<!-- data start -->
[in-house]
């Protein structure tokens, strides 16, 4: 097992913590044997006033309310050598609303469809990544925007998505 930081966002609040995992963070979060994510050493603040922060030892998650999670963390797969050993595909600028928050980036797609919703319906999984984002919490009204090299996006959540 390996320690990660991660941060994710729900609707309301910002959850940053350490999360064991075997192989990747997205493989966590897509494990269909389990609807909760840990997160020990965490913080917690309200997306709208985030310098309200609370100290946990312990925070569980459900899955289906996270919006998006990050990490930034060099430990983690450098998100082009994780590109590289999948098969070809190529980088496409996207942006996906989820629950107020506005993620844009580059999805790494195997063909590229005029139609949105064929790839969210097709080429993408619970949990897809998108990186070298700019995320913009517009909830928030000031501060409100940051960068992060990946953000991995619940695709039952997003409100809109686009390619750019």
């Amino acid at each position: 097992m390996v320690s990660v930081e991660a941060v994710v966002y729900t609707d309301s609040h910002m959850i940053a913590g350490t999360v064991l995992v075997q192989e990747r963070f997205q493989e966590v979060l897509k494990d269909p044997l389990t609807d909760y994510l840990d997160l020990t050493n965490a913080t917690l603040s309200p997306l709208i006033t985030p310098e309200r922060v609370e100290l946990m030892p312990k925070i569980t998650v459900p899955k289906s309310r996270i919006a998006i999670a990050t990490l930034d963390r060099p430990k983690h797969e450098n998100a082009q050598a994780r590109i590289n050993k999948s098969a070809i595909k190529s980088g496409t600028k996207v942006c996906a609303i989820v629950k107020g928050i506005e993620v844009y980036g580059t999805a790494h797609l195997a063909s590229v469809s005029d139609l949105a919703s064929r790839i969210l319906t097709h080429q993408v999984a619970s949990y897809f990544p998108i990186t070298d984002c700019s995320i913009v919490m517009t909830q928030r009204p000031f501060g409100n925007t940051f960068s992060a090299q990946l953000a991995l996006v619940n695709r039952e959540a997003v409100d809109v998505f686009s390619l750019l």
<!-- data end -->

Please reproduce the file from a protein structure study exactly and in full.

[in-house]
């Protein structure tokens, strides 16, 4: 097992913590044997006033309310050598609303469809990544925007998505 930081966002609040995992963070979060994510050493603040922060030892998650999670963390797969050993595909600028928050980036797609919703319906999984984002919490009204090299996006959540 390996320690990660991660941060994710729900609707309301910002959850940053350490999360064991075997192989990747997205493989966590897509494990269909389990609807909760840990997160020990965490913080917690309200997306709208985030310098309200609370100290946990312990925070569980459900899955289906996270919006998006990050990490930034060099430990983690450098998100082009994780590109590289999948098969070809190529980088496409996207942006996906989820629950107020506005993620844009580059999805790494195997063909590229005029139609949105064929790839969210097709080429993408619970949990897809998108990186070298700019995320913009517009909830928030000031501060409100940051960068992060990946953000991995619940695709039952997003409100809109686009390619750019």
């Amino acid at each position: 097992m390996v320690s990660v930081e991660a941060v994710v966002y729900t609707d309301s609040h910002m959850i940053a913590g350490t999360v064991l995992v075997q192989e990747r963070f997205q493989e966590v979060l897509k494990d269909p044997l389990t609807d909760y994510l840990d997160l020990t050493n965490a913080t917690l603040s309200p997306l709208i006033t985030p310098e309200r922060v609370e100290l946990m030892p312990k925070i569980t998650v459900p899955k289906s309310r996270i919006a998006i999670a990050t990490l930034d963390r060099p430990k983690h797969e450098n998100a082009q050598a994780r590109i590289n050993k999948s098969a070809i595909k190529s980088g496409t600028k996207v942006c996906a609303i989820v629950k107020g928050i506005e993620v844009y980036g580059t999805a790494h797609l195997a063909s590229v469809s005029d139609l949105a919703s064929r790839i969210l319906t097709h080429q993408v999984a619970s949990y897809f990544p998108i990186t070298d984002c700019s995320i913009v919490m517009t909830q928030r009204p000031f501060g409100n925007t940051f960068s992060a090299q990946l953000a991995l996006v619940n695709r039952e959540a997003v409100d809109v998505f686009s390619l750019l």